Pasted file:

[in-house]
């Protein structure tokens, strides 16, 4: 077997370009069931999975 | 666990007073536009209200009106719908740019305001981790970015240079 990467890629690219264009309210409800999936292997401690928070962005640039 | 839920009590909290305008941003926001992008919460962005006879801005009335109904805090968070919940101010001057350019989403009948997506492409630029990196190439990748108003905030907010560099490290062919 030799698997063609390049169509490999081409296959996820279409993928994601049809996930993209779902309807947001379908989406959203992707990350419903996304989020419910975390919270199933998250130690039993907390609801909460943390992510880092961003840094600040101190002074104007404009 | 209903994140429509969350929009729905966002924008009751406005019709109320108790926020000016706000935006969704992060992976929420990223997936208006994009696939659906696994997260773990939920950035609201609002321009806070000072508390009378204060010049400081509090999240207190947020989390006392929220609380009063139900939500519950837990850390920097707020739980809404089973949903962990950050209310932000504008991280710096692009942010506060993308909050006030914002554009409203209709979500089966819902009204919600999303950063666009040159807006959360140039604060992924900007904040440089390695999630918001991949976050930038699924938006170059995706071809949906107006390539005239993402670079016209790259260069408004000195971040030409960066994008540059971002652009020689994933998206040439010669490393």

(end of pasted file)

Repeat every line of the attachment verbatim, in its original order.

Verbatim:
[in-house]
């Protein structure tokens, strides 16, 4: 077997370009069931999975 | 666990007073536009209200009106719908740019305001981790970015240079 990467890629690219264009309210409800999936292997401690928070962005640039 | 839920009590909290305008941003926001992008919460962005006879801005009335109904805090968070919940101010001057350019989403009948997506492409630029990196190439990748108003905030907010560099490290062919 030799698997063609390049169509490999081409296959996820279409993928994601049809996930993209779902309807947001379908989406959203992707990350419903996304989020419910975390919270199933998250130690039993907390609801909460943390992510880092961003840094600040101190002074104007404009 | 209903994140429509969350929009729905966002924008009751406005019709109320108790926020000016706000935006969704992060992976929420990223997936208006994009696939659906696994997260773990939920950035609201609002321009806070000072508390009378204060010049400081509090999240207190947020989390006392929220609380009063139900939500519950837990850390920097707020739980809404089973949903962990950050209310932000504008991280710096692009942010506060993308909050006030914002554009409203209709979500089966819902009204919600999303950063666009040159807006959360140039604060992924900007904040440089390695999630918001991949976050930038699924938006170059995706071809949906107006390539005239993402670079016209790259260069408004000195971040030409960066994008540059971002652009020689994933998206040439010669490393």